Specifically for the Air Force, whenever a dog retires from the service, their previous handlers are given the first opportunity to adopt a military dog that they already know and cared for. If no previous handlers are interested or able, then the announcement is usually made within the K9 handler community. If the dog is still unclaimed, the adoption announcement is then released to the Security Forces unit or base populace.
Miss Kim was trained at Lackland Air Force Base and spent the majority of her duty years in Osan, South Korea working patrol. Osan is only a 1-year assignment, therefore, Miss Kim received a new handler every year. Per her owner, she likely worked patrol because she “failed out” of bomb and drug detection training. While on Patrol, she would escort subjects and provide protection to her handler. From the stories her handlers were able to gather, Miss Kim was known to be quite stubborn during her glory days.
When she wanted to be done working for the day, she let her handler know by refusing to continue her work. She loved apprehension and was a “biting beast.”
During December of 2018, Operations Officer, Kevin Aguilar was stationed in Osan, South Korea working in Security Forces. While visiting the kennel, he was approached by the Kennel Master about the adoption of some eligible retired K9’s. Kevin was introduced to two K9s, Miss Kim and another German Shepard. He took a picture and messaged his wife, Operations Officer, Emily Aguilar who was stationed in Washington D.C. Emily thought Miss Kim’s eyes were sweet and they decided to adopt her. American Humane stepped in to help with the logistics.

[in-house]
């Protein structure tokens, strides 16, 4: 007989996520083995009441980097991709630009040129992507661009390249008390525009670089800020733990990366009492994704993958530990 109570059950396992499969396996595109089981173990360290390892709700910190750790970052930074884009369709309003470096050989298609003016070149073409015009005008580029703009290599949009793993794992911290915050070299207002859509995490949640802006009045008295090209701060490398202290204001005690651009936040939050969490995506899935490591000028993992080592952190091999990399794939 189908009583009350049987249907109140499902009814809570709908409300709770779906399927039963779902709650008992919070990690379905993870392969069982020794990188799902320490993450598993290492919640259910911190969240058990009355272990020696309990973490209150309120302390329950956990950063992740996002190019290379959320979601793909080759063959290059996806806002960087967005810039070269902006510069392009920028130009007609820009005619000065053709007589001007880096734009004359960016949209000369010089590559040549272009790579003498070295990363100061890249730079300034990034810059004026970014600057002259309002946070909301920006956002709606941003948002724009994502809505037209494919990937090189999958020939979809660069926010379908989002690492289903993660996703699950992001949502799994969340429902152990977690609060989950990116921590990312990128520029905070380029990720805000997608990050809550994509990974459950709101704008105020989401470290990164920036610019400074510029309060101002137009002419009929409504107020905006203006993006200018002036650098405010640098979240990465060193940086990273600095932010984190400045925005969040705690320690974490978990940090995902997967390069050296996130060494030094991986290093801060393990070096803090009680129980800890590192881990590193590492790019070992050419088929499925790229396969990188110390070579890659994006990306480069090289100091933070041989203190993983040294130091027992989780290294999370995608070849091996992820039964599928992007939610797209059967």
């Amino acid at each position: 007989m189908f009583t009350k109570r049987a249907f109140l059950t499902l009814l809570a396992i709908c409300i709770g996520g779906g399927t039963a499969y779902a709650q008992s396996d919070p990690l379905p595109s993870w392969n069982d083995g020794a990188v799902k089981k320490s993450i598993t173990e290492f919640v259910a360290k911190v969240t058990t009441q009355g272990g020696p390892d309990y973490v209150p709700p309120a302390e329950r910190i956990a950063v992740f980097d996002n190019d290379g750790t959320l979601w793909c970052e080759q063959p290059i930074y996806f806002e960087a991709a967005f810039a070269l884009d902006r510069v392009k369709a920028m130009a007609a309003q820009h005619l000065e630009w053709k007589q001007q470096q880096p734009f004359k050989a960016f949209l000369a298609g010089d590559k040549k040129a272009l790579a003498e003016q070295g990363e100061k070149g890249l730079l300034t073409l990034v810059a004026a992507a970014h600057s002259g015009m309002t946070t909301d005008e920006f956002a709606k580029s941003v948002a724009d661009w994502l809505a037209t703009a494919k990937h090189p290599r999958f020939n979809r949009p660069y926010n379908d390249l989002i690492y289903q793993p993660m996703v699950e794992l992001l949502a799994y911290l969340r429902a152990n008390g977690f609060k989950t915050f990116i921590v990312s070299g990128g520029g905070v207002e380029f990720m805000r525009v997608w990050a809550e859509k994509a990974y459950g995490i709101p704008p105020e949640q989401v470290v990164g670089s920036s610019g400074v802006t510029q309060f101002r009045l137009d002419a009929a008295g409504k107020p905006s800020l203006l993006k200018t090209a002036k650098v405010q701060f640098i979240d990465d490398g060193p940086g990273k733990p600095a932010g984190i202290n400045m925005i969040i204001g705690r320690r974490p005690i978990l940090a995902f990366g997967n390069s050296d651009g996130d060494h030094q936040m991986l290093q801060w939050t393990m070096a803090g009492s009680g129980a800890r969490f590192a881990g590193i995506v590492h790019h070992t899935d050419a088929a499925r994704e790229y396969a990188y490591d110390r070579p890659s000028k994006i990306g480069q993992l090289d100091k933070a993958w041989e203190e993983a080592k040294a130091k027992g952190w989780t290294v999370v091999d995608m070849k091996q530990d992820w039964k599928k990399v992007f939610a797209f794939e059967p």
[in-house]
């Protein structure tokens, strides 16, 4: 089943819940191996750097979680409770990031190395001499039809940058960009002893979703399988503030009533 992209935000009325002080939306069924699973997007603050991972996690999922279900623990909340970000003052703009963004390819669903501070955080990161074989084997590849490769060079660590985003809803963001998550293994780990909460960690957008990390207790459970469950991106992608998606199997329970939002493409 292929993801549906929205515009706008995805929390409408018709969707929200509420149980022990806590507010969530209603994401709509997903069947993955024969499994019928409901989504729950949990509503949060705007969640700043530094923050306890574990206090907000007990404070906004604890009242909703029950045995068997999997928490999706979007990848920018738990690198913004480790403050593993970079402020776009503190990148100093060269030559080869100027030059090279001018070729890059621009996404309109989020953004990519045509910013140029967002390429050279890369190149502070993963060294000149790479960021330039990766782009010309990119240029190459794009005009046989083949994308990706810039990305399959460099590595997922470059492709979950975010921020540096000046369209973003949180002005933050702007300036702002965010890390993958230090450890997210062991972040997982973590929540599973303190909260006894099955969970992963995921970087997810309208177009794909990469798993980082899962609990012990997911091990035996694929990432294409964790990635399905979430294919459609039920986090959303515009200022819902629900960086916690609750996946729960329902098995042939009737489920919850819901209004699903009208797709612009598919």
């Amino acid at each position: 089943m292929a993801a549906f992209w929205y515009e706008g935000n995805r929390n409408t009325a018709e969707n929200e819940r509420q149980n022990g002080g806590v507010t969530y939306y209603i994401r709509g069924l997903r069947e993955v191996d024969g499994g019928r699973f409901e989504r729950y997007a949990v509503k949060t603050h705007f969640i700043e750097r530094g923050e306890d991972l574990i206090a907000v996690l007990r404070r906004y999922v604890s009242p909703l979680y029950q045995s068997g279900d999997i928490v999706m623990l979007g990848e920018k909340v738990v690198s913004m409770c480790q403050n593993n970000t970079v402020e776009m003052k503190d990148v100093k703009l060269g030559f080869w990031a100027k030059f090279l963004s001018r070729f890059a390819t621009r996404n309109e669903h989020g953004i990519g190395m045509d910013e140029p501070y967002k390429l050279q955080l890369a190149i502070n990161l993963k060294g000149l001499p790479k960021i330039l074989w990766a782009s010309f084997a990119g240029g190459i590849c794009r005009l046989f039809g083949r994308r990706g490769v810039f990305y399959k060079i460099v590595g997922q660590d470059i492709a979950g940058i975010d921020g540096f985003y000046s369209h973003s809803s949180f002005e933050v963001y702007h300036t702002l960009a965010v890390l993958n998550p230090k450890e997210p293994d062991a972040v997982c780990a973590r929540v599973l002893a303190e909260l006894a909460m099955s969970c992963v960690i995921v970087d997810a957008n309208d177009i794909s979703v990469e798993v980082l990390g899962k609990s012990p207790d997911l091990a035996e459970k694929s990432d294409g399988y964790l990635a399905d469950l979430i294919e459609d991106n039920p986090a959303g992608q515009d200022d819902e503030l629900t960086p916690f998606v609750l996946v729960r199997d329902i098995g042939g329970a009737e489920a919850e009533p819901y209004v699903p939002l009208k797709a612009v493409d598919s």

American Humane has been serving the United States Military for a century. Their rescue program was born on the battlefields of World War I Europe, where, at the request of the U.S. Secretary of War, volunteers with American Humane deployed to rescue and care for 68,000 wounded war horses each month. They continue to honor this legacy today through American Humane’s Lois Pope LIFE Center for Military Affairs. The program protects America’s hard-working military dogs and recognizes their heroic contributions to our country – both on and off of the battlefield. American Humane paid for Miss Kim’s travel to the United States. She was flown to California. There, she was assessed by a veterinarian and subsequently flown to Washington D.C. to meet Emily.